Busy roads cause worry

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Traffic near Oamaru Intermediate can be ‘diabolical’
CHRIS.TOBIN
@oamarumail.co.nz
Congested streets are an ongoing concern for Oamaru Intermediate School and its principal, Mary Healey.
The problem was confirmed as children returned for the start of the final term three weeks ago.
‘‘During the break, drivers become less cautious. Our concern is that a large number of students on scooter bikes and bikes ride to school.’’
‘‘Their preferred route is the back streets, and they are narrow and there are lots of cars on them,’’ Mrs Healey said.
‘‘We frequently get calls that people have seen something or our pupils are distressed; they’ve had a close call and they’re in shock.’’
The problems have been exacerbated in recent months by roadworks. The entrance to the school at the end of Pembroke St is a culdesac, the streets are narrow and, further down Arundel St where school buses park, is a supermarket, which draws traffic from customers and has staff parking on the street.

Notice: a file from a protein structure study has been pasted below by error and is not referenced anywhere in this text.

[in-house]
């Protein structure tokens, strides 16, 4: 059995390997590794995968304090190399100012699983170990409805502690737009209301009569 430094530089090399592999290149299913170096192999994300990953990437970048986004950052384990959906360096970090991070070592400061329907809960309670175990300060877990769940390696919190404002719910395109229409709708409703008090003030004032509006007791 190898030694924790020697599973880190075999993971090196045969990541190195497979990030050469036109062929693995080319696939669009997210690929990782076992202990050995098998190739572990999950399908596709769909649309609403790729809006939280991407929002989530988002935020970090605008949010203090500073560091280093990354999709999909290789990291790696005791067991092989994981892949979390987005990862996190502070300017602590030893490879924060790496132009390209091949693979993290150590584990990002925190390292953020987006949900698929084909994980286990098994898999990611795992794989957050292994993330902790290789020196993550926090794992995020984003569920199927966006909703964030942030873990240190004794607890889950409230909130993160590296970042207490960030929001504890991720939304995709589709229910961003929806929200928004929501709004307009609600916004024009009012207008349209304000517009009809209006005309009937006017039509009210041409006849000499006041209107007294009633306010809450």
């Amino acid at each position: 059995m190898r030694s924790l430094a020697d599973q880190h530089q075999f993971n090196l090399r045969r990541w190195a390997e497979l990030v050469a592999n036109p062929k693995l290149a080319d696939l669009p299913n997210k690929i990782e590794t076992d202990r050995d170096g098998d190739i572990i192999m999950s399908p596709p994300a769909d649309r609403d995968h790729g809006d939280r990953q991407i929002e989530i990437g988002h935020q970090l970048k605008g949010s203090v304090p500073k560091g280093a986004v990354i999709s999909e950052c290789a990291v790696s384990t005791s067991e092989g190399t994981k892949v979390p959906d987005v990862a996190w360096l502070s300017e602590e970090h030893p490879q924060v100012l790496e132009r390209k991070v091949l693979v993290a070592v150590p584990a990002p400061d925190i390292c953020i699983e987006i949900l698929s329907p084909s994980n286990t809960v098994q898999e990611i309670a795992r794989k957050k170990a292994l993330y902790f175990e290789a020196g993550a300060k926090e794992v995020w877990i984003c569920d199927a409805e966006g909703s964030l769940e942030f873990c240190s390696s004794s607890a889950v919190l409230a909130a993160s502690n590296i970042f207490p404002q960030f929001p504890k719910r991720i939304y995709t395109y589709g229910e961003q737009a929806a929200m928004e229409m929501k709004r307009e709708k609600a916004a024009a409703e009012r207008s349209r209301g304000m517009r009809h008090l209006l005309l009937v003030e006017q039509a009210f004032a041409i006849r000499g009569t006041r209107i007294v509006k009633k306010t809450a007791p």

‘‘We’ve got three exits for the school and so we encourage parents to do pickups at them.’’
Even so, the Pembroke-Arundel intersection can become extremely busy.
‘‘Week days are diabolical out there. We have asked parents to prearrange to have a park so everyone is not trying to congregate in one space.
‘‘At 10 past three, with 300 kids coming out of school, it is always a worry.
‘‘Before school, they’re not all arriving at once and it’s not so bad.
‘‘We’ve had close calls. The occasional kids have grazing. We’ve had no critical injuries but it is an ongoing worry.’’
At the beginning of the year, the school runs a bicycle safety course. The police run a similar programme. Pupils are given recommended routes and advised to slow down and take care on, for example, the steep Orwell-Clyde Sts corner.
‘‘Staff will also offer to drive routes to check, especially if we’re getting phone calls coming
in.’’
Education was the main way to combat the problem, she said.
Some years ago, the school asked unsuccessfully for a pedestrian crossing in Arundel St. Each term, police monitor driver behaviour around schools, Senior Sergeant Jason McCoy said.
‘‘We do it before and after school, checking general road safety, checking speeds and seatbelts.’’